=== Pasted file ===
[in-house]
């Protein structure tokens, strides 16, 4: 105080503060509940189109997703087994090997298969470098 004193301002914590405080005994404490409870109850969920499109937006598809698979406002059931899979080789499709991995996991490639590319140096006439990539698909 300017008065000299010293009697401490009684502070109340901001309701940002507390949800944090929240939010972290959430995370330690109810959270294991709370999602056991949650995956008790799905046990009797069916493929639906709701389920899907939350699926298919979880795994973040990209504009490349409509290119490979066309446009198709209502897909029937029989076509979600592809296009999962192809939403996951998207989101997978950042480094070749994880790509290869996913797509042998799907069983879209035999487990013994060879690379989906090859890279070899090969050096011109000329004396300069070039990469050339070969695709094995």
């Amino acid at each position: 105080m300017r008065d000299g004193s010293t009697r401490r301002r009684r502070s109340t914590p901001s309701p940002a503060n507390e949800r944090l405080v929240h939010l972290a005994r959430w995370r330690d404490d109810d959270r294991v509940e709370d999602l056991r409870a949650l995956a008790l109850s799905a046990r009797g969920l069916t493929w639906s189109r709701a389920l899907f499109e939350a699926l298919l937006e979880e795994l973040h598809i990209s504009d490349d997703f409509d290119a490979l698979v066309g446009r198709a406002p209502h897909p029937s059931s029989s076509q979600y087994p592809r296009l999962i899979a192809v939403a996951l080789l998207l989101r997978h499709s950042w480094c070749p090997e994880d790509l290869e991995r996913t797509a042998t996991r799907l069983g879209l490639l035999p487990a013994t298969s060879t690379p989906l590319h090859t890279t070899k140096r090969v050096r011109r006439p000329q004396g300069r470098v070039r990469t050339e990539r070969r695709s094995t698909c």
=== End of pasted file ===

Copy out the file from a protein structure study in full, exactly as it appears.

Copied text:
[in-house]
């Protein structure tokens, strides 16, 4: 105080503060509940189109997703087994090997298969470098 004193301002914590405080005994404490409870109850969920499109937006598809698979406002059931899979080789499709991995996991490639590319140096006439990539698909 300017008065000299010293009697401490009684502070109340901001309701940002507390949800944090929240939010972290959430995370330690109810959270294991709370999602056991949650995956008790799905046990009797069916493929639906709701389920899907939350699926298919979880795994973040990209504009490349409509290119490979066309446009198709209502897909029937029989076509979600592809296009999962192809939403996951998207989101997978950042480094070749994880790509290869996913797509042998799907069983879209035999487990013994060879690379989906090859890279070899090969050096011109000329004396300069070039990469050339070969695709094995």
């Amino acid at each position: 105080m300017r008065d000299g004193s010293t009697r401490r301002r009684r502070s109340t914590p901001s309701p940002a503060n507390e949800r944090l405080v929240h939010l972290a005994r959430w995370r330690d404490d109810d959270r294991v509940e709370d999602l056991r409870a949650l995956a008790l109850s799905a046990r009797g969920l069916t493929w639906s189109r709701a389920l899907f499109e939350a699926l298919l937006e979880e795994l973040h598809i990209s504009d490349d997703f409509d290119a490979l698979v066309g446009r198709a406002p209502h897909p029937s059931s029989s076509q979600y087994p592809r296009l999962i899979a192809v939403a996951l080789l998207l989101r997978h499709s950042w480094c070749p090997e994880d790509l290869e991995r996913t797509a042998t996991r799907l069983g879209l490639l035999p487990a013994t298969s060879t690379p989906l590319h090859t890279t070899k140096r090969v050096r011109r006439p000329q004396g300069r470098v070039r990469t050339e990539r070969r695709s094995t698909c």